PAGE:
I turned to my other register, closed it out, and handed her the till to verify the funds. Tears rolled down her face. And like a rainstorm, the words poured out.

I asked if she needed a hug, and held her there for a moment, while she loosed the demons inside.

That customer reminded her of her dad.

I was her, once. I lost my father young… 20, like her. And I remember being 24 and missing him terribly. A customer would remind me of him, or I’d smell Brut aftershave in the grocery store. And I’d feel like I was punched, hard, in the gut. My breath would leave me and I’d lose him all over again. I remember an older coworker who had lost her father young, telling me it would get better, hurt less, fade with time. And I remember thinking I didn’t want it to fade. That I didn’t want him to be a memory, because he is a person.

And now, years later, I come up against September 10th and I can’t remember why it should feel significant. Then, something will remind me of flying from San Diego. My layover in San Francisco and reading my bible and desperately praying that he would live long enough for me to see him one more time. Of my brand new in-laws driving me from the airport in Portland to my childhood home. Of the hospital bed that held the shell of the fiery, fierce man who raised me.

And now, I have more years of memories without him than I have with him. And he feels, a little, like a character in a book that I read a long time ago. I have to work hard to conjure up his face, although, oddly, I can remember his scent in an instant. Cheap beer and Brut, and a metallic overlay from all the coins and keys he carried in his pockets.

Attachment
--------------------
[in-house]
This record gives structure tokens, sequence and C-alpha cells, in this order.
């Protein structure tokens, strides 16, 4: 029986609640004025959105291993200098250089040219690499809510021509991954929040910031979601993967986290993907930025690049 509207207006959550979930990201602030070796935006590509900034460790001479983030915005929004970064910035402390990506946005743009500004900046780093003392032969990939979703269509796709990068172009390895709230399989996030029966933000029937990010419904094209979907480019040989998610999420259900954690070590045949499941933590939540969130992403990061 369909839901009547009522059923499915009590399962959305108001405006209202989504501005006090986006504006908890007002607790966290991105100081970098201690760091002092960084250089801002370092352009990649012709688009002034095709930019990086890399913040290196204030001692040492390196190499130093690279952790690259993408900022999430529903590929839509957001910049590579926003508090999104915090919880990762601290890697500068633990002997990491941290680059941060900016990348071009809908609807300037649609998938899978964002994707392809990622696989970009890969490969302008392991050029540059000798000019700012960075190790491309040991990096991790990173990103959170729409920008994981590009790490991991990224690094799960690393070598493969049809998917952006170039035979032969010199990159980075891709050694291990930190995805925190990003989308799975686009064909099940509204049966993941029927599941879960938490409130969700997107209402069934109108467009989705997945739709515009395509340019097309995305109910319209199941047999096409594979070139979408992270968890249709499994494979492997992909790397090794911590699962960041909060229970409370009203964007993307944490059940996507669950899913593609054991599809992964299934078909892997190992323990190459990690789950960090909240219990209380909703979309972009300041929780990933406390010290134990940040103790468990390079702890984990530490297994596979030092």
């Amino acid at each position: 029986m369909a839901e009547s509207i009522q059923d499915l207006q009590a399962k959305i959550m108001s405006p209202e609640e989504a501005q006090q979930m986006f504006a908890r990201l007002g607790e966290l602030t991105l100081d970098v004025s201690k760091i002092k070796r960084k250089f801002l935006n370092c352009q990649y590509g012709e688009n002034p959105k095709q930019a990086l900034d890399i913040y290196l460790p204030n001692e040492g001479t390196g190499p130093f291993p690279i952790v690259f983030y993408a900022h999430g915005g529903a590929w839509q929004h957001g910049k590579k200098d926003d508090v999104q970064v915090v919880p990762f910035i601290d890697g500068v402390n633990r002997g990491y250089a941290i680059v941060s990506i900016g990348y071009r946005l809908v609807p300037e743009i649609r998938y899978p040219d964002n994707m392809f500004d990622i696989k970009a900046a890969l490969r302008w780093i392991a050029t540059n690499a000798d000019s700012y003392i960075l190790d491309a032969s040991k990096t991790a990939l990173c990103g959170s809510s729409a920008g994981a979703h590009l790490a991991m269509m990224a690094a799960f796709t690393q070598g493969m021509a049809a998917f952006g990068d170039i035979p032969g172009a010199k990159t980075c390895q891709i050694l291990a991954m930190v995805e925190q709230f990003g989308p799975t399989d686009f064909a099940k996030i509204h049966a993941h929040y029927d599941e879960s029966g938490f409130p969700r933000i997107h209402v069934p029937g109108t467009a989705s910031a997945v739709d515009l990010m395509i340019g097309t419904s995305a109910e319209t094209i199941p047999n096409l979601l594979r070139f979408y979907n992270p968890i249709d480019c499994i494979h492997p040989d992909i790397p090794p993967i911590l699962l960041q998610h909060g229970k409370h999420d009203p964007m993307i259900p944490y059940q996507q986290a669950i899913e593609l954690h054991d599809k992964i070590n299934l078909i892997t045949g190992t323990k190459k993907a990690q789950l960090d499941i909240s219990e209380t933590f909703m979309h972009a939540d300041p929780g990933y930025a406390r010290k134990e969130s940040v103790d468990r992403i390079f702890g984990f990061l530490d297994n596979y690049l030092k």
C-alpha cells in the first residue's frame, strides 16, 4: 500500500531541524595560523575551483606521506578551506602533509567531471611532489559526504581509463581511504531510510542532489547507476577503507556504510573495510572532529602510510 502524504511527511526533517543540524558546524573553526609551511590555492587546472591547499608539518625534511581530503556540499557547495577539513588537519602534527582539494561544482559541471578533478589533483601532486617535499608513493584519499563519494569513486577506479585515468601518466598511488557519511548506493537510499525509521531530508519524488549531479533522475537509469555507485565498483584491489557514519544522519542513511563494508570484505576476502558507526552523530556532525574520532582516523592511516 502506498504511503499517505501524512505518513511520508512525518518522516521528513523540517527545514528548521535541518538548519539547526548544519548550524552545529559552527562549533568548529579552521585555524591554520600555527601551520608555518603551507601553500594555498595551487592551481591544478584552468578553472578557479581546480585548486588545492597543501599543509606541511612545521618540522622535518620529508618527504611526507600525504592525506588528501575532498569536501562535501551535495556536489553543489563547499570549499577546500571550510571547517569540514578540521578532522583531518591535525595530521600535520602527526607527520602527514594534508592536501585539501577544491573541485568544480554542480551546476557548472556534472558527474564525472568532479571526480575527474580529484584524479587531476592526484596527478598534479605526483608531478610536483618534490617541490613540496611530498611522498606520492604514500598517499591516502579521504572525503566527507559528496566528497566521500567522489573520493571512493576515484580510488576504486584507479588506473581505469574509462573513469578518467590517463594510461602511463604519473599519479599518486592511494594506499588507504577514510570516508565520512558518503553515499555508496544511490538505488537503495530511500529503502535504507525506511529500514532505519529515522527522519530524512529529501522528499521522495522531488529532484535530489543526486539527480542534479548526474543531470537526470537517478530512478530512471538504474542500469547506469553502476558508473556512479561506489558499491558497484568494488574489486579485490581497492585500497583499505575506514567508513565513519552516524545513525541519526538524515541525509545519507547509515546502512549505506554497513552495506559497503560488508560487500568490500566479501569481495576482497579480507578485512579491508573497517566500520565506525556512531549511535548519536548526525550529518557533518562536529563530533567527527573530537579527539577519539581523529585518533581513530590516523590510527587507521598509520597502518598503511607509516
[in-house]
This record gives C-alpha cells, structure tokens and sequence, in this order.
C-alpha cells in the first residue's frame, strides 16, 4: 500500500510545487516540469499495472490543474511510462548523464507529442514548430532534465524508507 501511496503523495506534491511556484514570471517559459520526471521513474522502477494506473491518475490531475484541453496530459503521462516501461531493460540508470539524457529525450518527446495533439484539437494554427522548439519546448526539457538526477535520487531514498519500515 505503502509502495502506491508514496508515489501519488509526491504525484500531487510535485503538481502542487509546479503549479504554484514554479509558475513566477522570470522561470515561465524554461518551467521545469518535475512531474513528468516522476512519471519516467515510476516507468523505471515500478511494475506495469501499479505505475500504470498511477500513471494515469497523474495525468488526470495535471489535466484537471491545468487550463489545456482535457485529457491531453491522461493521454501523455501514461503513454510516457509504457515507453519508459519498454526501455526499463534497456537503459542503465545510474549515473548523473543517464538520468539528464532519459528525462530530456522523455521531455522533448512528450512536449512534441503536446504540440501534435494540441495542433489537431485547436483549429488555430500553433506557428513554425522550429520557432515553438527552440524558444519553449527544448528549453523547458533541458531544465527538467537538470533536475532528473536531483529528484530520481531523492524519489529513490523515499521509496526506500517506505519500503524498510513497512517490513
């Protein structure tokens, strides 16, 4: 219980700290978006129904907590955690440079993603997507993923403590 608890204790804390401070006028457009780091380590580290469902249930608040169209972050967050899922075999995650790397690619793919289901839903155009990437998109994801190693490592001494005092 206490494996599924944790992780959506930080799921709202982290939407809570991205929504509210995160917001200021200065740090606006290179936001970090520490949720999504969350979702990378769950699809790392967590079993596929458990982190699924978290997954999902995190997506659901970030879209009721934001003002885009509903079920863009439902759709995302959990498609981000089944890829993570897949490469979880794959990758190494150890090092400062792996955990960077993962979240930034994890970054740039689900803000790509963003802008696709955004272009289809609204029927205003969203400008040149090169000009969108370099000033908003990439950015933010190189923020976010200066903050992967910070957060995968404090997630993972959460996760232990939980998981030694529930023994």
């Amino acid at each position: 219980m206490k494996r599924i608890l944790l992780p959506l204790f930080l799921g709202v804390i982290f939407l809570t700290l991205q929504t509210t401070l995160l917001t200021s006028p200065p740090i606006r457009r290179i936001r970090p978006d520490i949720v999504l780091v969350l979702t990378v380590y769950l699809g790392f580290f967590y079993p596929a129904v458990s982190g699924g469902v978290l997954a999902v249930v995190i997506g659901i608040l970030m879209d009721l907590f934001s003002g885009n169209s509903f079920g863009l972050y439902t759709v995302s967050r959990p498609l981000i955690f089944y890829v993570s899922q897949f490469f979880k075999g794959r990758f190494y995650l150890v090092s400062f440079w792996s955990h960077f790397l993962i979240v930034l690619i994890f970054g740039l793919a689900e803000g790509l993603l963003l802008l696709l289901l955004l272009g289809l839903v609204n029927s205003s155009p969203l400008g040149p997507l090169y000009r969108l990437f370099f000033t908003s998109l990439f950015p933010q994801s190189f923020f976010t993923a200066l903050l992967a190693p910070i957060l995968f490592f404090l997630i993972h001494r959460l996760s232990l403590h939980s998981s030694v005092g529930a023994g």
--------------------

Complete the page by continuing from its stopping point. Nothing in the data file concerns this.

That’s what she was afraid of. That her dad would become just a memory, no longer a real person. And I assured her that as long as she had his memories, she carried him with her always. But I couldn’t tell her the awful truth… That someday, all she would have is his essence, the feeling of someone she used to know well, like a well-loved character in a book.

I couldn’t break her heart again, not as her tears dried and she gripped my hand and looked, achingly, like a lost little girl.

So I brought out that time-worn cliche and simply told her it would all be ok. That it would get easier, eventually.

Because it’s a cliche for a reason. It’s true, sort of.

And it was what she needed to hear.


A quick check in

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Seems I always go back to the ocean….

Mr Awesome and I celebrated our anniversary last weekend in the Oregon coast. It’s been fifteen amazing years. Our son is almost as tall as me now, and the way our daughter is growing, she will be taller than me someday, too. I suppose it’s my lot in life, to be the small one in my family.

Things are going well. We had a lovely fourth, and it’s nice to be getting into the summer routine again. I’m making a promise to myself to both work out and write every weekday. Those are both things that make me feel better to do regularly, but that are also hard to find the motivation to do. Weekends will be free days, time for family adventures in the Gorge or at the water park.

I like who I am when I exercise and eat well. The chronic pain is less prominent and easier to deal with, and I don’t get as fatigued. I am also less prone to bad depression and snap out of depressed episodes easier and more quickly.

I’ll be blogging still, hopefully once a week but sometimes a Iittle less or more, depending on mood. I want to get back into the story I started last summer… I feel good when I play with words. I like getting them out of my head and hope that other people find value in them, too.

Still no new partners on the horizon… Plenty of people I’d be interested in, but that won’t work for one reason or another. And I’m ok with that, for the most part.

I hope all is well for all of you… Thanks as always, For reading.